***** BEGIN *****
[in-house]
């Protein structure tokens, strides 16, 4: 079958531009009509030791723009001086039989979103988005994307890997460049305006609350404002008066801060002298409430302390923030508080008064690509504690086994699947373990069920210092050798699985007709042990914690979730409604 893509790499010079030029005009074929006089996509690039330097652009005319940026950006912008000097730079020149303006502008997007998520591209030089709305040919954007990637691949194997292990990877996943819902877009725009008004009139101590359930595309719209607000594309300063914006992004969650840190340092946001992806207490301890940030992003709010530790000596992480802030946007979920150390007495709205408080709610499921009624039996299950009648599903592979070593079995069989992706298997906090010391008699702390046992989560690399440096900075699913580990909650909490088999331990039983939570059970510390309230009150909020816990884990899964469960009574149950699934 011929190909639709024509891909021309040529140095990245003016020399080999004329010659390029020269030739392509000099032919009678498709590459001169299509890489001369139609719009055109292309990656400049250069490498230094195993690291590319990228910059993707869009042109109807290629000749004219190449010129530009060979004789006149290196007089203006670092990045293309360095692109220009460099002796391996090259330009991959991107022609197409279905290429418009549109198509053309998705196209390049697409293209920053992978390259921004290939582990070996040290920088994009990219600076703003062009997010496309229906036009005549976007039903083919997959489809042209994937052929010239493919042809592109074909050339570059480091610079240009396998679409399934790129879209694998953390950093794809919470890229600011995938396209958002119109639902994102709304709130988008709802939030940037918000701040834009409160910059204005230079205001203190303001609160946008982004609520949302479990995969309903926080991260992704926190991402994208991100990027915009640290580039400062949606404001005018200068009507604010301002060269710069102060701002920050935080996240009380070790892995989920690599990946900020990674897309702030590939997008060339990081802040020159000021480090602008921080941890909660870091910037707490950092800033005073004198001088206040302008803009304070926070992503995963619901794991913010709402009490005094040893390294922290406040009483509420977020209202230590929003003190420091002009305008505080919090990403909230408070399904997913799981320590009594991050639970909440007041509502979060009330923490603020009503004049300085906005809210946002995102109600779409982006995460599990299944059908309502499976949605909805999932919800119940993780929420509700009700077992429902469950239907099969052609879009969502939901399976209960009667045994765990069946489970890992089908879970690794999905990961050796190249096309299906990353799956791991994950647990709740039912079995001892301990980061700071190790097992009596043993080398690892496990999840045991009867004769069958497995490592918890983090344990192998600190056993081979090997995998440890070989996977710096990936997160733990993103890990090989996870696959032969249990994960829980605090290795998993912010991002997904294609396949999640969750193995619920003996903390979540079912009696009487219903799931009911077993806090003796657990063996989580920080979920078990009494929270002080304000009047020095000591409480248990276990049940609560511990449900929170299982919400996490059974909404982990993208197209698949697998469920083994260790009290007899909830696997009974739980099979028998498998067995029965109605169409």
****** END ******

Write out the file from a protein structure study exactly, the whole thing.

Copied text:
[in-house]
């Protein structure tokens, strides 16, 4: 079958531009009509030791723009001086039989979103988005994307890997460049305006609350404002008066801060002298409430302390923030508080008064690509504690086994699947373990069920210092050798699985007709042990914690979730409604 893509790499010079030029005009074929006089996509690039330097652009005319940026950006912008000097730079020149303006502008997007998520591209030089709305040919954007990637691949194997292990990877996943819902877009725009008004009139101590359930595309719209607000594309300063914006992004969650840190340092946001992806207490301890940030992003709010530790000596992480802030946007979920150390007495709205408080709610499921009624039996299950009648599903592979070593079995069989992706298997906090010391008699702390046992989560690399440096900075699913580990909650909490088999331990039983939570059970510390309230009150909020816990884990899964469960009574149950699934 011929190909639709024509891909021309040529140095990245003016020399080999004329010659390029020269030739392509000099032919009678498709590459001169299509890489001369139609719009055109292309990656400049250069490498230094195993690291590319990228910059993707869009042109109807290629000749004219190449010129530009060979004789006149290196007089203006670092990045293309360095692109220009460099002796391996090259330009991959991107022609197409279905290429418009549109198509053309998705196209390049697409293209920053992978390259921004290939582990070996040290920088994009990219600076703003062009997010496309229906036009005549976007039903083919997959489809042209994937052929010239493919042809592109074909050339570059480091610079240009396998679409399934790129879209694998953390950093794809919470890229600011995938396209958002119109639902994102709304709130988008709802939030940037918000701040834009409160910059204005230079205001203190303001609160946008982004609520949302479990995969309903926080991260992704926190991402994208991100990027915009640290580039400062949606404001005018200068009507604010301002060269710069102060701002920050935080996240009380070790892995989920690599990946900020990674897309702030590939997008060339990081802040020159000021480090602008921080941890909660870091910037707490950092800033005073004198001088206040302008803009304070926070992503995963619901794991913010709402009490005094040893390294922290406040009483509420977020209202230590929003003190420091002009305008505080919090990403909230408070399904997913799981320590009594991050639970909440007041509502979060009330923490603020009503004049300085906005809210946002995102109600779409982006995460599990299944059908309502499976949605909805999932919800119940993780929420509700009700077992429902469950239907099969052609879009969502939901399976209960009667045994765990069946489970890992089908879970690794999905990961050796190249096309299906990353799956791991994950647990709740039912079995001892301990980061700071190790097992009596043993080398690892496990999840045991009867004769069958497995490592918890983090344990192998600190056993081979090997995998440890070989996977710096990936997160733990993103890990090989996870696959032969249990994960829980605090290795998993912010991002997904294609396949999640969750193995619920003996903390979540079912009696009487219903799931009911077993806090003796657990063996989580920080979920078990009494929270002080304000009047020095000591409480248990276990049940609560511990449900929170299982919400996490059974909404982990993208197209698949697998469920083994260790009290007899909830696997009974739980099979028998498998067995029965109605169409």